WASHINGTON - Chris Wilcox's heart is at the University of Maryland, but his game and wallet are in Los Angeles.
It has been more than eight months since Wilcox, the former Terps forward, was selected as the No. 8 overall pick by the Clippers in the NBA draft. Wilcox, only a sophomore, was torn between staying at Maryland or going pro.
He is still caught up in the middle, and only time will make him feel more comfortable with his decision.
"I'm learning more. Every day I'm learning more," Wilcox, 20, said after a shoot-around yesterday morning at MCI Center as the Clippers prepared to meet the Washington Wizards.
And then, without provocation, Wilcox said: "I think I would have learned more if I had stayed another year at Maryland. A lot of guys leave after their fourth or fifth year. I left early, after my second. There was a lot of stuff in college that I needed to learn, but didn't."
Then suddenly, his mind shoots back to the NBA: "But I'm getting a lot of attention here, and also learning some things I wouldn't have learned in college."
You get the picture.
The kid's mind is still all over the place. You feel bad for him because he really needed more time in college to mature, not basketball-wise, but socially. You're happy for him because he is living out his dream.
And you hope it all works out because Wilcox might become one bitter young man if it doesn't.
"Sometimes, I do have second thoughts [about the decision to leave Maryland], with me not getting that much playing time here," Wilcox said, "but I'm just happy to be in the league, and hopefully everything will work out."
So far, it hasn't, but that's to be expected. At Maryland, the 6-foot-10 Wilcox seemed as though he might jump through the roof at Cole Field House on some nights last season, averaging 12.0 points, 7.1 rebounds and 24.1 minutes. He had great strength and could run for a big man. He could turn on the Terps and the home crowd with one of those vicious, hang-on-the-rim dunks.
But he was raw. The scouts saw potential. Wilcox saw dollar signs, eventually signing a three-year, $6.1 million contract.
You can't blame him. This wasn't about greed. It was about a poor kid who got tired of being poor, and had a quick fix.
"I'm not going to say it's all about money, but most of the time it is," Wilcox said. "Sometimes you have to do what's right, and when the time is right."
Maryland coach Gary Williams said: "It would be nice to have him. It would have been nice to have worked with him for another year, but he had such a great top side. You can't fault Chris Wilcox for what he did. The system is there. I don't think any of us would turn down $2 million."
Well, maybe if Wilcox knew he was going to be drafted by the Clippers and play behind Elton Brand. The team is the black hole of the NBA. Before last night's game, Wilcox had played in only 26 of 59 games, averaging 7.9 minutes and 2.6 points. He was 31-for-60 from the field, but only 6-for-16 from the foul line.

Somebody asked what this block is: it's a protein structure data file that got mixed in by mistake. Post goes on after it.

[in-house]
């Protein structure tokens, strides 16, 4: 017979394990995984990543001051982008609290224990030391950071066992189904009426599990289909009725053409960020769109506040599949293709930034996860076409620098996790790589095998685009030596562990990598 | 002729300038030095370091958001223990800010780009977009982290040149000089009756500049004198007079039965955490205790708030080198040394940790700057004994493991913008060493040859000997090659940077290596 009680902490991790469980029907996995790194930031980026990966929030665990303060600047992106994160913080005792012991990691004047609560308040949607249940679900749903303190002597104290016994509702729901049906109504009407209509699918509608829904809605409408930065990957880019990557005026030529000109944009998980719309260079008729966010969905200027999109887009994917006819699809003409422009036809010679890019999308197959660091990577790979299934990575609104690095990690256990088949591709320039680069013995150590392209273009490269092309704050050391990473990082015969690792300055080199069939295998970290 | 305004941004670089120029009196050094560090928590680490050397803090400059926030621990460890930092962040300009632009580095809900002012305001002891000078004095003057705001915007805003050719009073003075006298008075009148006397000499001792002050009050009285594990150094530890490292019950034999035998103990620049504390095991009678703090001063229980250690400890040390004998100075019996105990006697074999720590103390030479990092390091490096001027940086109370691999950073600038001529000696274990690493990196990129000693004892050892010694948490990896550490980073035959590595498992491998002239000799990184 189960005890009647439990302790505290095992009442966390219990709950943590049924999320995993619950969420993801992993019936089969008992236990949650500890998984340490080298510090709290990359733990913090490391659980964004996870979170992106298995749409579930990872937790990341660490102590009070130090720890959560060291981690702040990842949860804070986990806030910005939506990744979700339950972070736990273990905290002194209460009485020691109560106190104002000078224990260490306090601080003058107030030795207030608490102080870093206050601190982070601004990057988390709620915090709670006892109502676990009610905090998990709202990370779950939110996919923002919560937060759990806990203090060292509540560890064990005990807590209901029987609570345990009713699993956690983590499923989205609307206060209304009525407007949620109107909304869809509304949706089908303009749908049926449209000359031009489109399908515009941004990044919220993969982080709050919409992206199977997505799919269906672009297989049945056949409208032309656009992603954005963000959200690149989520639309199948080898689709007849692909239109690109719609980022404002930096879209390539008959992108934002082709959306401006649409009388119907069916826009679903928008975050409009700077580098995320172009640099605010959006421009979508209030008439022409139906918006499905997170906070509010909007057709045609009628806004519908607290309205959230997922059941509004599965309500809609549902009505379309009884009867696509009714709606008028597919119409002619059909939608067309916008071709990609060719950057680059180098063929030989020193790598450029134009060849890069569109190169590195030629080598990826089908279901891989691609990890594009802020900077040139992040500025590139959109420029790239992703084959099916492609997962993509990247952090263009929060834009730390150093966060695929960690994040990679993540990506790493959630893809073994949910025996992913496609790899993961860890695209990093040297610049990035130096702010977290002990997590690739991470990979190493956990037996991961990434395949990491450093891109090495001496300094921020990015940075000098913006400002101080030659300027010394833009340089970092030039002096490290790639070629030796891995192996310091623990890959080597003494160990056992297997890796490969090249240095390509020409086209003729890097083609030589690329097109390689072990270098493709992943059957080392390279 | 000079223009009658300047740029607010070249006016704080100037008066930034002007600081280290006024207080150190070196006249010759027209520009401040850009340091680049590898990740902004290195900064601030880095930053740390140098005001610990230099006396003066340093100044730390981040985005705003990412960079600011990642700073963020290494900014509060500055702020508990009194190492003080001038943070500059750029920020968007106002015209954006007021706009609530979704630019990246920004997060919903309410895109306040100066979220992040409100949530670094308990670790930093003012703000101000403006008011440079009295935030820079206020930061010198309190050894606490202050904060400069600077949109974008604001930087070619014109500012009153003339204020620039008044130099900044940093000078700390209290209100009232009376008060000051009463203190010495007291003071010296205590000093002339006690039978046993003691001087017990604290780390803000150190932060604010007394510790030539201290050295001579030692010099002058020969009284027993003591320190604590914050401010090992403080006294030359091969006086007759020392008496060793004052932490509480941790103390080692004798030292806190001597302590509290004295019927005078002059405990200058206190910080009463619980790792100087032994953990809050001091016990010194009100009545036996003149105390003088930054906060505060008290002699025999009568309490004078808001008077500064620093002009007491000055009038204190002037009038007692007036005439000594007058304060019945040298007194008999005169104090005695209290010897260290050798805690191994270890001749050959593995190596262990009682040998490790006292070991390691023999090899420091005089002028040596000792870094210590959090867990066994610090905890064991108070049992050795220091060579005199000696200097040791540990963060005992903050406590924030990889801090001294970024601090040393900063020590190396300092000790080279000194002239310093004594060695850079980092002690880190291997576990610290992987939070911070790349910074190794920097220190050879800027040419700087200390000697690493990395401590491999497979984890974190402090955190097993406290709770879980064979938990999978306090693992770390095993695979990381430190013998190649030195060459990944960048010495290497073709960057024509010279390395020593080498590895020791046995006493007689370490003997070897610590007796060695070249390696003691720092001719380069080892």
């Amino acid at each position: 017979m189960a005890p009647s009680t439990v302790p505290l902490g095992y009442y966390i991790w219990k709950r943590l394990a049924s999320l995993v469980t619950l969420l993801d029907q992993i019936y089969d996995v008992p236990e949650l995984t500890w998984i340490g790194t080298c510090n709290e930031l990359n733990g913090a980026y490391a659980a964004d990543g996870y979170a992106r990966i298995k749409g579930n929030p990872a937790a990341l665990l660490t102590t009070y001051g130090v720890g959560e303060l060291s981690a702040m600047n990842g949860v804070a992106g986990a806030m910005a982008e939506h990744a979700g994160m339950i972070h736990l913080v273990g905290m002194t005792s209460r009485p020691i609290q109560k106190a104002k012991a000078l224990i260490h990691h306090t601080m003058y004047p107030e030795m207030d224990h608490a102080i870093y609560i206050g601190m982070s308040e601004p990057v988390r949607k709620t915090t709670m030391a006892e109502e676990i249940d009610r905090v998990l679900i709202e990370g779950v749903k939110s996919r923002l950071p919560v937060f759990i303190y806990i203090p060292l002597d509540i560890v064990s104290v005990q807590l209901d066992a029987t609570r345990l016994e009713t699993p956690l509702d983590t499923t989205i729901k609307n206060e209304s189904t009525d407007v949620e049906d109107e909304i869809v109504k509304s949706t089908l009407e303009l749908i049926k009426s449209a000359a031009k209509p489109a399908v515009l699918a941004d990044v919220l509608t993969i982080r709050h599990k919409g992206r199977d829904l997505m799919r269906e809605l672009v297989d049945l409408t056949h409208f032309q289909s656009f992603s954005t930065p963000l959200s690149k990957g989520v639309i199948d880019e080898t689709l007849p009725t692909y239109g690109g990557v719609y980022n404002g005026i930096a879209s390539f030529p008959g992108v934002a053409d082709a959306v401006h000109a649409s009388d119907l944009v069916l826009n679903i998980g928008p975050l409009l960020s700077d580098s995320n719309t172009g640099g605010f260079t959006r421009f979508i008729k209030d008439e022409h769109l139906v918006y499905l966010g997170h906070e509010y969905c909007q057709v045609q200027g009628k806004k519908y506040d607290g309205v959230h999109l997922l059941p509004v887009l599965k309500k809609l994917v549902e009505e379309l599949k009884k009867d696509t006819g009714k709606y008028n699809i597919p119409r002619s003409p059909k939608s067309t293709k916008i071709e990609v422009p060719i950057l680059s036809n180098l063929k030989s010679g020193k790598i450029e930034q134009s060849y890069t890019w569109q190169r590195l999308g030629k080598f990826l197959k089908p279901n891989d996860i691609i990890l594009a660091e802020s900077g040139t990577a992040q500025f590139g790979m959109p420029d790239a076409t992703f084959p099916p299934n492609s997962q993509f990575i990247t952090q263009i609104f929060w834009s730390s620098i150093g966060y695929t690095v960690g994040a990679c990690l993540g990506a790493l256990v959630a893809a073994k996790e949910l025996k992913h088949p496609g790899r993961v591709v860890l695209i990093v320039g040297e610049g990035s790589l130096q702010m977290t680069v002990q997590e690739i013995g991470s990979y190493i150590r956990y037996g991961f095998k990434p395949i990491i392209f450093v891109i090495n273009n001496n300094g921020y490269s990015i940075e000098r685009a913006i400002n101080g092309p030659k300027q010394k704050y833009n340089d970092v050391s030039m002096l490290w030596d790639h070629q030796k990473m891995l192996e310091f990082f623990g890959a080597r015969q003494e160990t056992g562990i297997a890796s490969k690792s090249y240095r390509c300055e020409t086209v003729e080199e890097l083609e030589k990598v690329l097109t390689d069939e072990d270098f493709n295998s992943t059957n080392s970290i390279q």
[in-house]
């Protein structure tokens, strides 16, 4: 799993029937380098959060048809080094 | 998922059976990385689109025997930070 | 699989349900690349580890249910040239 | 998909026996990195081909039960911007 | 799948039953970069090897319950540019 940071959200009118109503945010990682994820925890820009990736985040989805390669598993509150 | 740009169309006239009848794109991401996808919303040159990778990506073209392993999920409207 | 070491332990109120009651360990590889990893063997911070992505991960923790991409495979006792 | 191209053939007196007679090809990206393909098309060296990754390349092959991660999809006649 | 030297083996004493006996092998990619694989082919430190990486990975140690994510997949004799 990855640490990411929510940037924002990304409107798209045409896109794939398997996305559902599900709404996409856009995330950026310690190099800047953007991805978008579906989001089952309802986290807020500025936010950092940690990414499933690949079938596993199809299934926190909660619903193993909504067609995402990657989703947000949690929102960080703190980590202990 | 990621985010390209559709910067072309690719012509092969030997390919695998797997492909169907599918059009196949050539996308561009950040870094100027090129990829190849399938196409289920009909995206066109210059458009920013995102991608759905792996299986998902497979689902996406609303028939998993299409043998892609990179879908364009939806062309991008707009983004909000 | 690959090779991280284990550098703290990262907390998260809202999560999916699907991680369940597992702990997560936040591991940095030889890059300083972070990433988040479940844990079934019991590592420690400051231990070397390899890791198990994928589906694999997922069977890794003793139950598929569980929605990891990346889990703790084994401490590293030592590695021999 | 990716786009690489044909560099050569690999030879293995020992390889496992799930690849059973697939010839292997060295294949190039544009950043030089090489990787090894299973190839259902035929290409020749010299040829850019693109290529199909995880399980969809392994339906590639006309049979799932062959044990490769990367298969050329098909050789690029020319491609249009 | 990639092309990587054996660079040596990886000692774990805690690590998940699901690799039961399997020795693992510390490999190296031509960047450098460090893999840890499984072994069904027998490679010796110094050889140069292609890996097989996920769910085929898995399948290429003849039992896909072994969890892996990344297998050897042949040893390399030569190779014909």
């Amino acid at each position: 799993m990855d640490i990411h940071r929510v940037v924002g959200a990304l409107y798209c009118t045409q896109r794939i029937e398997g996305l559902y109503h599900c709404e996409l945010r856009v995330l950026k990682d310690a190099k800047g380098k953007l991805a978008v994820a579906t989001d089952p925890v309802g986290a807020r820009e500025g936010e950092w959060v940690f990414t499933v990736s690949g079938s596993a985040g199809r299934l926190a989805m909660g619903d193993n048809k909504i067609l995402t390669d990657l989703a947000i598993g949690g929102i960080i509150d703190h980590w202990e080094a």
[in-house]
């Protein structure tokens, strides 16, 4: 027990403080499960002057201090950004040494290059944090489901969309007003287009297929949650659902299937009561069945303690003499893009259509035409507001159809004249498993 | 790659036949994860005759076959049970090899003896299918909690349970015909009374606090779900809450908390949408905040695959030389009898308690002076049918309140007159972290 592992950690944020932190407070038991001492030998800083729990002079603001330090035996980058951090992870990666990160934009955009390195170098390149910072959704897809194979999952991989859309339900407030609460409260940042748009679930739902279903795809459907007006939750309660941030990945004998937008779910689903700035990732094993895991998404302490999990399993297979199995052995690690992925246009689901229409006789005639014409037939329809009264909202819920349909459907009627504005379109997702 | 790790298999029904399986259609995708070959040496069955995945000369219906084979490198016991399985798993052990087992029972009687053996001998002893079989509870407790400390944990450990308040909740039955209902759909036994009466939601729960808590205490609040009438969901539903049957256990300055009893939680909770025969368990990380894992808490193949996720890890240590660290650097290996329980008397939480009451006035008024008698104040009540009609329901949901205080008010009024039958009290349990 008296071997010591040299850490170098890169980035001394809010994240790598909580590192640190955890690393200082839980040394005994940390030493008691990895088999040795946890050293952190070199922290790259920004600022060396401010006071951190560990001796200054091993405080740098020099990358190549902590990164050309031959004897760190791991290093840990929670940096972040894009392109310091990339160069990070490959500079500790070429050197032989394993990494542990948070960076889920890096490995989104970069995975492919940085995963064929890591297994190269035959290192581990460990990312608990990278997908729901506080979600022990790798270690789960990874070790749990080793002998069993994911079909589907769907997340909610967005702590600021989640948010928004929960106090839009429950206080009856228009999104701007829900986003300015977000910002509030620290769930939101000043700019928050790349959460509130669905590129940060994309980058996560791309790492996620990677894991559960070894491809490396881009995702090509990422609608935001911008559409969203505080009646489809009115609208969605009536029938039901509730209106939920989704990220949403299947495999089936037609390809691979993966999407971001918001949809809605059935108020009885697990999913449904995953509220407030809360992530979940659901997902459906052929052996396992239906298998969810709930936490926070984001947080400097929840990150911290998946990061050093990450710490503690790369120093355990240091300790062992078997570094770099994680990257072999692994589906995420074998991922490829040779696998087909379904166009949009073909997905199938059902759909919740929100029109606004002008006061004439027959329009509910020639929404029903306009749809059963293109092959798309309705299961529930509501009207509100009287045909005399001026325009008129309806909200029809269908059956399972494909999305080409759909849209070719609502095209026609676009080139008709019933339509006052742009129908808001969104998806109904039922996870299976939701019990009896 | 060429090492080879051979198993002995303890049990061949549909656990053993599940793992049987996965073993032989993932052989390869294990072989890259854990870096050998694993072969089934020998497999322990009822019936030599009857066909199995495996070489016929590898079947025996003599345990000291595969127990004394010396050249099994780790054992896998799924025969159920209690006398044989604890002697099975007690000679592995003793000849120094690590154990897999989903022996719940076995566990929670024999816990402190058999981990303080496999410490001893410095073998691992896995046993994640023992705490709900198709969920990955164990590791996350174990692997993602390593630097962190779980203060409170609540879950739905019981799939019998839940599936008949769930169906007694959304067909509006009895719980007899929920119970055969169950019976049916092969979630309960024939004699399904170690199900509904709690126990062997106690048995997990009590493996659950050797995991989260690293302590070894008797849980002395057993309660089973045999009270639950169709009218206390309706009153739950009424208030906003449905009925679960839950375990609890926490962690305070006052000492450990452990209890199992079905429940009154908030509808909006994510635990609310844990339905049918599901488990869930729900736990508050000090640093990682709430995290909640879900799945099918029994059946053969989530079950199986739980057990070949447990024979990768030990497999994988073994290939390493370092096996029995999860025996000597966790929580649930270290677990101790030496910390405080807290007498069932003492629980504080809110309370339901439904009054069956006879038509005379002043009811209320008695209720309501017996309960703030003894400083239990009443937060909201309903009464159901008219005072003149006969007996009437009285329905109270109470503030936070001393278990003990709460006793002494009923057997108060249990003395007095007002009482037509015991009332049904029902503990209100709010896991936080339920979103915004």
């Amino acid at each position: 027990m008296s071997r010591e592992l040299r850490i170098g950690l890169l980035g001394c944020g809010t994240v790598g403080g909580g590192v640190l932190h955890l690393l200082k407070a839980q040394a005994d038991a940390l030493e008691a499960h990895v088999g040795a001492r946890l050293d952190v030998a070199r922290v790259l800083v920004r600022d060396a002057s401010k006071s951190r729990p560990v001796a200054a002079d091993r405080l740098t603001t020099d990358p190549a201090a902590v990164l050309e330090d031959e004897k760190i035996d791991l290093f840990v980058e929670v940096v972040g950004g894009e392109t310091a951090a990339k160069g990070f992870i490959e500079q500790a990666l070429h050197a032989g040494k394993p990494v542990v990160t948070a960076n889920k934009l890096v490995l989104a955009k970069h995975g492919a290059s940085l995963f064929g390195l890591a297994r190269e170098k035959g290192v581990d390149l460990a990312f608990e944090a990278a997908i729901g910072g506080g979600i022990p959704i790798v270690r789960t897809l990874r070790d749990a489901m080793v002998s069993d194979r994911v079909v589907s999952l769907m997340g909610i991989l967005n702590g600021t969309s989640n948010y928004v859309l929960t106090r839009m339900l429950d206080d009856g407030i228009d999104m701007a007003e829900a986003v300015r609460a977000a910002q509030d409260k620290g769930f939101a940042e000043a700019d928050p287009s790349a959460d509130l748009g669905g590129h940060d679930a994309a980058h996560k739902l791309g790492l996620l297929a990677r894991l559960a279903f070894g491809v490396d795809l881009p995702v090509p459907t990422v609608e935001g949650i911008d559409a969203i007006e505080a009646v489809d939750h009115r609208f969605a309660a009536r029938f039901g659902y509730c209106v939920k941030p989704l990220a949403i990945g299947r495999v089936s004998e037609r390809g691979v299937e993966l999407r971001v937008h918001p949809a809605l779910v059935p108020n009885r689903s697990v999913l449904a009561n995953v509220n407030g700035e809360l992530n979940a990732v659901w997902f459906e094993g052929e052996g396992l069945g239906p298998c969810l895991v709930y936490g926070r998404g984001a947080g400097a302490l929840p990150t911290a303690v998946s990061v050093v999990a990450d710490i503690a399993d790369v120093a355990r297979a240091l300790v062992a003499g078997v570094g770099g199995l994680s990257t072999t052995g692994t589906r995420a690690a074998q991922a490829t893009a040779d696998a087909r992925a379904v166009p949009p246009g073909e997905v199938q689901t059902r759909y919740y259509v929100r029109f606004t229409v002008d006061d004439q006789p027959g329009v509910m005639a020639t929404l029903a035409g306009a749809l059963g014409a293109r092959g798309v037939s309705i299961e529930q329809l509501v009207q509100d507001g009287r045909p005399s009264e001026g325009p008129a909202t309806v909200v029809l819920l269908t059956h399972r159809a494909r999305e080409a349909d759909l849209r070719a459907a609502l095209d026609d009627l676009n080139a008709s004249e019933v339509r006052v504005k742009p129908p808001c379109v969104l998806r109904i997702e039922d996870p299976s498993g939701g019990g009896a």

He went from a national championship team to one that is 27 games back in the Western Conference. During the past decade, the Clippers haven't had a winning season and have had seven head coaches, with another change made this week when Dennis Johnson replaced Alvin Gentry.
"I've never been in a situation like this," said Wilcox, who missed most of the preseason with a quadriceps injury and then was hampered by a leg injury. "It's definitely a learning experience. We've lost a lot of games, and I haven't been getting a lot of playing time. It's kind of tough for me to go out there and play because I'm just trying not to mess up so I can stay out there. I'm taking it in stride and just trying to be happy because I'm here.
"But the coaching change is not a big deal for me," he added. "D.J. [Johnson] has been on the bench the whole year, anyway. He is always the person that has come to me and let me know what's going on. He is the kind of coach a young person like me needs. He is always saying, 'Let's hang around a little longer, take some more shots, work on this, work on that.' "
Despite the NBA schedule, Wilcox has watched the Terps a lot this season. He likes what he sees, but says there are a couple of things missing. One is leadership, and the other is his big body in the middle.
"They are a great team. They've just got to pull some things together, and they need one leader on the team to step us and say, 'Let's go,' " Wilcox said. Asked whether the Terps' missing body inside was his, Wilcox smiled and said: "Maybe. Maybe they miss me a little, little bit."
It's a lot. Terps point guard Steve Blake is going to deliver a pretty good game nearly every night, and even though No. 2 guard Drew Nicholas is inconsistent, he always gives maximum effort. But the Terps don't have an every-night threat inside. Tahj Holden wants to play outside, and sometimes Ryan Randle plays like his nickname, "Sleepy."
"If we still had No. 54, it would be a little scary," Nicholas said.
Instead, Wilcox is the property of the Clippers. Wizards coach Doug Collins said Wilcox has been playing more inspired ball lately. Maybe it's a sign of things to come. Maybe it's because Johnson is the new coach.
"I'm not mad about the decision I made," Wilcox said. "I'm going to go work hard this summer on my game, come back, and hopefully get more playing time. Eventually, this will all work out. It just takes time, something I didn't have at Maryland."